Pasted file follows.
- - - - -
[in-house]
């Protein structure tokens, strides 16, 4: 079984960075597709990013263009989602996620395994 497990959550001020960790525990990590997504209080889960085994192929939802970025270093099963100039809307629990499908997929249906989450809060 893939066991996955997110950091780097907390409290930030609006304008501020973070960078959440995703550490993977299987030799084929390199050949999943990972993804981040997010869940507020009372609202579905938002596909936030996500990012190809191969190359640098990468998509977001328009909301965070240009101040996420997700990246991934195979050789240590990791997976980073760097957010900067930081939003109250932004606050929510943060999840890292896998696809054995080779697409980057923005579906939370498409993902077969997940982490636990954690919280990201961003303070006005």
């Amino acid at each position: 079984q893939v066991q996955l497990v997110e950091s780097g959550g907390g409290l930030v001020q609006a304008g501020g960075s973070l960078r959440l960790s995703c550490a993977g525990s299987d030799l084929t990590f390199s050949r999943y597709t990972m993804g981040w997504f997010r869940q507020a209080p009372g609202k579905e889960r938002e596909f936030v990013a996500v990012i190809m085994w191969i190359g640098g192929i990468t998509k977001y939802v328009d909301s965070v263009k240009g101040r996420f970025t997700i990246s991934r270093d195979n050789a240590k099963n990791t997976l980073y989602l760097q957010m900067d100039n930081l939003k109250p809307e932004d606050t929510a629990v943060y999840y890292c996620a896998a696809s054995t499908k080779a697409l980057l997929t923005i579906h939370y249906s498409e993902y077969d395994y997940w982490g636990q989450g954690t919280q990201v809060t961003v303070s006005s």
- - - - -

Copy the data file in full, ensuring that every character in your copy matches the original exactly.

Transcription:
[in-house]
């Protein structure tokens, strides 16, 4: 079984960075597709990013263009989602996620395994 497990959550001020960790525990990590997504209080889960085994192929939802970025270093099963100039809307629990499908997929249906989450809060 893939066991996955997110950091780097907390409290930030609006304008501020973070960078959440995703550490993977299987030799084929390199050949999943990972993804981040997010869940507020009372609202579905938002596909936030996500990012190809191969190359640098990468998509977001328009909301965070240009101040996420997700990246991934195979050789240590990791997976980073760097957010900067930081939003109250932004606050929510943060999840890292896998696809054995080779697409980057923005579906939370498409993902077969997940982490636990954690919280990201961003303070006005």
């Amino acid at each position: 079984q893939v066991q996955l497990v997110e950091s780097g959550g907390g409290l930030v001020q609006a304008g501020g960075s973070l960078r959440l960790s995703c550490a993977g525990s299987d030799l084929t990590f390199s050949r999943y597709t990972m993804g981040w997504f997010r869940q507020a209080p009372g609202k579905e889960r938002e596909f936030v990013a996500v990012i190809m085994w191969i190359g640098g192929i990468t998509k977001y939802v328009d909301s965070v263009k240009g101040r996420f970025t997700i990246s991934r270093d195979n050789a240590k099963n990791t997976l980073y989602l760097q957010m900067d100039n930081l939003k109250p809307e932004d606050t929510a629990v943060y999840y890292c996620a896998a696809s054995t499908k080779a697409l980057l997929t923005i579906h939370y249906s498409e993902y077969d395994y997940w982490g636990q989450g954690t919280q990201v809060t961003v303070s006005s």